Oil rises amid concerns over tight supplies

Published On: January 28, 2022Categories: Alternative Investments1.6 min read

Brent crude futures jumped 45 cents, or 0.5%, to $89.79 a barrel and U.S. WTI crude futures gained 50 cents, or 0.6%, to $87.11 a barrel

Oil prices rose on Friday, set for their sixth weekly gain, amid concerns of tight supplies as major producers continue their policy of limited output increases amid rising fuel demand.

Brent crude futures jumped 45 cents, or 0.5%, to $89.79 a barrel at 0429 GMT, after dropping 62 cents during the previous day. However, prices did reach $91.04 earlier in that session, the highest since October 2014.

U.S. West Texas Intermediate (WTI) crude futures gained 50 cents, or 0.6%, to $87.11 a barrel, having dropped 74 cents on Thursday. WTI also reached a seven-year high of $88.54 earlier in the session.

Both Brent and WTI are set to rise for a sixth week, the longest weekly streak since October, when Brent prices jumped for seven weeks while WTI gained for nine.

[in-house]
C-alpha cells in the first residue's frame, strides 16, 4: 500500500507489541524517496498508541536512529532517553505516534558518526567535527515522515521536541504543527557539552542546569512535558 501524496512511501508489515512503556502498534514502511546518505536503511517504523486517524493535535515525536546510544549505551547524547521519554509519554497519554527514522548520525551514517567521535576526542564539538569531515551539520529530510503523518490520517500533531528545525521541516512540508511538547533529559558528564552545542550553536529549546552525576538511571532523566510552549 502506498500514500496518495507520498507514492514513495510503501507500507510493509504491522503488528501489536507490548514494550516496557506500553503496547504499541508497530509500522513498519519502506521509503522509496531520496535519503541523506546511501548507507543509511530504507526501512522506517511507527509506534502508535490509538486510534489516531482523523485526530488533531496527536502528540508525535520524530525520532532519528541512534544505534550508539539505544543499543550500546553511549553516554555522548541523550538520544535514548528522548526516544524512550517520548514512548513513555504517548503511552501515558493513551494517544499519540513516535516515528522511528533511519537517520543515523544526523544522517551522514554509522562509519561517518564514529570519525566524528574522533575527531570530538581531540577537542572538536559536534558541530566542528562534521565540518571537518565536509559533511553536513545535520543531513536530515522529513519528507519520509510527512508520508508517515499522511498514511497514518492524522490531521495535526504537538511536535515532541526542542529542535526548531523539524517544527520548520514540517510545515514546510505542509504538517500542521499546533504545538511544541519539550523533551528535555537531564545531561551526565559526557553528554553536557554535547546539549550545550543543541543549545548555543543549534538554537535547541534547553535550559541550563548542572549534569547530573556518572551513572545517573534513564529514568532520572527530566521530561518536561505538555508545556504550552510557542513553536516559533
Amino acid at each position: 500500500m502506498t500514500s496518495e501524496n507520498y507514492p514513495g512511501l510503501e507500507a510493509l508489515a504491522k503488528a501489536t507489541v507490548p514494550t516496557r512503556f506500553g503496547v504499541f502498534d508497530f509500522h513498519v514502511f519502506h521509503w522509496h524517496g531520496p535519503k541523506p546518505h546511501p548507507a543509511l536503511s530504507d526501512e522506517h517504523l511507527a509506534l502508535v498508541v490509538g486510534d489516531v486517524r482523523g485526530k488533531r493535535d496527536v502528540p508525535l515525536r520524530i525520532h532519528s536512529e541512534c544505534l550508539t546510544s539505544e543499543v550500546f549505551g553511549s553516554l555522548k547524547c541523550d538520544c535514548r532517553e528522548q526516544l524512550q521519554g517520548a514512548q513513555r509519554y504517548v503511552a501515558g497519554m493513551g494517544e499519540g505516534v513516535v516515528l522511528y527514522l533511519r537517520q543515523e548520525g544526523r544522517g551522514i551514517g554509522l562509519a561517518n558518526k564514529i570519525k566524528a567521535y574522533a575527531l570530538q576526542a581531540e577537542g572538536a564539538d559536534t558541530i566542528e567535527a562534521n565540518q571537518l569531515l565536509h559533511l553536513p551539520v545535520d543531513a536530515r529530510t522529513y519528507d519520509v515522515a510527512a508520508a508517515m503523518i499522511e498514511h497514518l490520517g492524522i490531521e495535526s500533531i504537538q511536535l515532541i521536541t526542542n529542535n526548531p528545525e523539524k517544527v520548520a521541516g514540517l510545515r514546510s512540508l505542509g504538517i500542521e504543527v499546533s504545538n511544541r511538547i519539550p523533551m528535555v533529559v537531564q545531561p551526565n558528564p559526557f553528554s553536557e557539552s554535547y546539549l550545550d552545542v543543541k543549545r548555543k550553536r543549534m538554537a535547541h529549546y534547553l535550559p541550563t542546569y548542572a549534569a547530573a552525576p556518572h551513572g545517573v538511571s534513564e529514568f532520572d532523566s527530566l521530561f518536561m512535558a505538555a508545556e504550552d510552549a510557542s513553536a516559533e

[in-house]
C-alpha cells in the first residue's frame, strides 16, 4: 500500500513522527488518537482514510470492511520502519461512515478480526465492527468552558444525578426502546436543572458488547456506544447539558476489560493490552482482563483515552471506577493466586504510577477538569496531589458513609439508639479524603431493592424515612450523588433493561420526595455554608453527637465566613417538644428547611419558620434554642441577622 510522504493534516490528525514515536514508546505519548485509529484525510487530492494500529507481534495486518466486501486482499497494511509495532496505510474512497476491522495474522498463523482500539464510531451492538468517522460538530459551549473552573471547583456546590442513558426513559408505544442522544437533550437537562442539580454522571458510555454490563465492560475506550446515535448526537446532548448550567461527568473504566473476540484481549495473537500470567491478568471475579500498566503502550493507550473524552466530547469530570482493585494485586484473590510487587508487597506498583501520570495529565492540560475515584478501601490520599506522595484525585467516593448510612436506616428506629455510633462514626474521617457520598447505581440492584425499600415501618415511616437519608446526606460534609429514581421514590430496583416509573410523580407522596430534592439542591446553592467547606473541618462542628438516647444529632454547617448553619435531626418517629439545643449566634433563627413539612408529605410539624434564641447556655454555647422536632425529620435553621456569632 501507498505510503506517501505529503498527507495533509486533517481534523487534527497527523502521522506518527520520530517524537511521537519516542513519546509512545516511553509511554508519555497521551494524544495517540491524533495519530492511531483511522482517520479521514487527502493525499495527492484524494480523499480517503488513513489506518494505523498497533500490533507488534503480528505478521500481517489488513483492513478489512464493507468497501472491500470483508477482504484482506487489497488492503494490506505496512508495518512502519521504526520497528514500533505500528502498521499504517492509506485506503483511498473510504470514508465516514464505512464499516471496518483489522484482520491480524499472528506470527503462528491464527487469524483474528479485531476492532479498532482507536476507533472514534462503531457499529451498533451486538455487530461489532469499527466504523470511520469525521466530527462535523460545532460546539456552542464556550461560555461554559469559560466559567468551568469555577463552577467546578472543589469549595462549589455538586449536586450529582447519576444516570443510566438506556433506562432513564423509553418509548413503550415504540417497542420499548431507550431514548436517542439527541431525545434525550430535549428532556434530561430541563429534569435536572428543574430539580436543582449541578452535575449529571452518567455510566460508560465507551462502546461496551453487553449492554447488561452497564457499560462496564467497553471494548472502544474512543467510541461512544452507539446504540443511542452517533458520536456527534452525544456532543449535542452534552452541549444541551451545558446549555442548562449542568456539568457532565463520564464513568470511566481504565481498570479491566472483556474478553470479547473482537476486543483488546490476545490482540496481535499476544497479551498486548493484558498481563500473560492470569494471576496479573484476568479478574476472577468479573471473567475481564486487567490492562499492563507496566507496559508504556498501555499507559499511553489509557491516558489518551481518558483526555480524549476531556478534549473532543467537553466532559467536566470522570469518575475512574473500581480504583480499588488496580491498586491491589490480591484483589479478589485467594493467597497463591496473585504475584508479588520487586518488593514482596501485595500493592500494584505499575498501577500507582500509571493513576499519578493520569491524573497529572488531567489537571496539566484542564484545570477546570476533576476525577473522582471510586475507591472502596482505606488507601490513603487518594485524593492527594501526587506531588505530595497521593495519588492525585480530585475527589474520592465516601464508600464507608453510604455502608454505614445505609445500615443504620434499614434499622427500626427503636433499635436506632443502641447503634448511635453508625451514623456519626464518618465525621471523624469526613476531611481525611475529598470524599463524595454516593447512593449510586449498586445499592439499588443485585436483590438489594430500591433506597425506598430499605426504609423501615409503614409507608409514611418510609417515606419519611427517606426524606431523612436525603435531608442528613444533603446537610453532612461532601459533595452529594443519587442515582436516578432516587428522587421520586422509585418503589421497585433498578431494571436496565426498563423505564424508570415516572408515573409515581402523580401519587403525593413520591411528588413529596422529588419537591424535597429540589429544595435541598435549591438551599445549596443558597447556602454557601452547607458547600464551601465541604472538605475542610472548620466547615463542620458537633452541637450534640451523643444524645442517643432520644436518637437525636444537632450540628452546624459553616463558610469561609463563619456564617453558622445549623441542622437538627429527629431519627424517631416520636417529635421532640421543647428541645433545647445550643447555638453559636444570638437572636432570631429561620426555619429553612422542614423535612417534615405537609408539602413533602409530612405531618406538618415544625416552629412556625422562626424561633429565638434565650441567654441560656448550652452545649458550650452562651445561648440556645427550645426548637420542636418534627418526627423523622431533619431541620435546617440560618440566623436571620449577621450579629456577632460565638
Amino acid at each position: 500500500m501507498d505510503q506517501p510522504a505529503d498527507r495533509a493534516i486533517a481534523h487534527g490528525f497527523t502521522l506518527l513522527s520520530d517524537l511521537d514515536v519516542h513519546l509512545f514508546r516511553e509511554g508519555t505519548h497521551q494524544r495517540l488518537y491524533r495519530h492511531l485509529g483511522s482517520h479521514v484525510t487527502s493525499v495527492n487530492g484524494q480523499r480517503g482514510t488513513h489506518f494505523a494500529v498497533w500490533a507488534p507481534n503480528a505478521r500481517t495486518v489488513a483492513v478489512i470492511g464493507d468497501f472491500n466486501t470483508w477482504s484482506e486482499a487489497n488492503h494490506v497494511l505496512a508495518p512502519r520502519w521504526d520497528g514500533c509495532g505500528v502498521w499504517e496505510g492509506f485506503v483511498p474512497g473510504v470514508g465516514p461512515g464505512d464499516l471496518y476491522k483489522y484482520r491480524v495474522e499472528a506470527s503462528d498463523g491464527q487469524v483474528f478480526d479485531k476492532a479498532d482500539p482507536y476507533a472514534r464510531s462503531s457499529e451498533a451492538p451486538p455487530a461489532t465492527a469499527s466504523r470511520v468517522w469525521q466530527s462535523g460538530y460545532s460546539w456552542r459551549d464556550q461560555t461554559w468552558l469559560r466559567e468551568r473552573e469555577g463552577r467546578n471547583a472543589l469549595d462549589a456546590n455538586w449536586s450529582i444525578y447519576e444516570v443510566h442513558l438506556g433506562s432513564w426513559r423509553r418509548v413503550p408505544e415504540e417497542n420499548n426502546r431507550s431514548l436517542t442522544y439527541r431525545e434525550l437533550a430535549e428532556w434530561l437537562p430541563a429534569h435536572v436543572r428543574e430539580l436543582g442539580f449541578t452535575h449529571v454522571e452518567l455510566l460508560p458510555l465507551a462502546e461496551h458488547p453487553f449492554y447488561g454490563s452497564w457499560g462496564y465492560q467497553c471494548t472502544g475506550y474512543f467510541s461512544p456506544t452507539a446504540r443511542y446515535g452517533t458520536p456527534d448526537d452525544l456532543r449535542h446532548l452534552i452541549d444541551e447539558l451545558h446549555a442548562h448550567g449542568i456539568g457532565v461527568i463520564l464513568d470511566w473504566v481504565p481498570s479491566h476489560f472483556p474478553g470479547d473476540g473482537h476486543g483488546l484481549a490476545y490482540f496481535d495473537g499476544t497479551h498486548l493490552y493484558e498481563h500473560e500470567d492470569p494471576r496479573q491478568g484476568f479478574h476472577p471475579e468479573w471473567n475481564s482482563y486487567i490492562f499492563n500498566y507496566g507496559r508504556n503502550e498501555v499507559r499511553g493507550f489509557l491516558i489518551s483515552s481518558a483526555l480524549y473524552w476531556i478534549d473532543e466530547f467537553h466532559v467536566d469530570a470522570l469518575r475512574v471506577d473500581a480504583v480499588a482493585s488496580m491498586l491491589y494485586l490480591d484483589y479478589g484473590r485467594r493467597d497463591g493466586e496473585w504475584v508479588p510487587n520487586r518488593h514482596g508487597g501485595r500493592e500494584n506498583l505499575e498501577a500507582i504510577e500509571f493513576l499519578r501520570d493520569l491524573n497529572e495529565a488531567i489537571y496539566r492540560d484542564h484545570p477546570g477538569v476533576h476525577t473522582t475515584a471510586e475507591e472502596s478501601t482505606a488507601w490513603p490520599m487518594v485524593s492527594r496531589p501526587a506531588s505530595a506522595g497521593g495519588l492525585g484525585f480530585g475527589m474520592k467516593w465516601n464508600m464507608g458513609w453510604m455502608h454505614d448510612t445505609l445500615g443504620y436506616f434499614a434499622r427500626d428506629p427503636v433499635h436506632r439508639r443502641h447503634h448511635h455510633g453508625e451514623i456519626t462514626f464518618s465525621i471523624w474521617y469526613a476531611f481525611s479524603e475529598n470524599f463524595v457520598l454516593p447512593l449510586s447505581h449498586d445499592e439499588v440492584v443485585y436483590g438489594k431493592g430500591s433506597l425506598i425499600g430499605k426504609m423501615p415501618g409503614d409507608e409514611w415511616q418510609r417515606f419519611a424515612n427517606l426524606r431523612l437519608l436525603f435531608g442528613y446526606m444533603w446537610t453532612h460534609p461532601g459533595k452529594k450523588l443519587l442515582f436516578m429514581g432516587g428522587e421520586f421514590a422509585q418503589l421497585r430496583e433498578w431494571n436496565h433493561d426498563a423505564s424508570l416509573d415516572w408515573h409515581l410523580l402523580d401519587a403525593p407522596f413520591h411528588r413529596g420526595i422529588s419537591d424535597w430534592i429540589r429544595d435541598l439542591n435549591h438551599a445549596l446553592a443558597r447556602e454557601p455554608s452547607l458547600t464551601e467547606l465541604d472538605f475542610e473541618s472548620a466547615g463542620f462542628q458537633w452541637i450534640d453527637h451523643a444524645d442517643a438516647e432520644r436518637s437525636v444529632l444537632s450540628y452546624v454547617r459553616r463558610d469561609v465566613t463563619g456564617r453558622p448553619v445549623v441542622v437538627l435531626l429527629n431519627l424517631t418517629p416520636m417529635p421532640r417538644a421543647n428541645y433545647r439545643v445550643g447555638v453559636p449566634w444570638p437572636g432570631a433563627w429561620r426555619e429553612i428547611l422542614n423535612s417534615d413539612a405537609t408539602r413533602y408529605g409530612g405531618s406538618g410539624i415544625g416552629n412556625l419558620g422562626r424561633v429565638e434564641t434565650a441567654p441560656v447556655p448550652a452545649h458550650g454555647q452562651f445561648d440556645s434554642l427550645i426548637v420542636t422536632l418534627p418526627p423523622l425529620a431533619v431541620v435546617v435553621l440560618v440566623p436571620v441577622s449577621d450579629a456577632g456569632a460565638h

This year, prices have gained nearly 15% amid geopolitical tensions between Russia, the world’s second-largest oil producer and a key natural gas provider to Europe, and the West over Ukraine as well as threats to the United Arab Emirates from Yemen’s Houthi movement that have raised concerns about energy supply.

Where Brent crosses $90 level, we see some selling from a sense of accomplishment, but investors start buying again when the prices fall a little as they remain cautious about possible supply disruptions due to rising geopolitical tensions, said Tatsufumi Okoshi, senior economist at Nomura Securities.

The market expects supply will stay tight as the OPEC+ is seen to keep the existing policy of gradual increase in production, he said.

The market is focusing on a Feb. 2 meeting of the Organization of the Petroleum Exporting Countries (OPEC) and allies led by Russia, a group known as OPEC+.

OPEC+ is likely to stick with a planned rise in its oil output target for March, several sources in the group told Reuters.

An increase in oil output by producer nations cashing in on expensive crude has depleted the cushion of spare capacity that protects the market from sudden shocks and raised the risk of price spikes or even fuel shortages.

About the Author: Jonathan Adams

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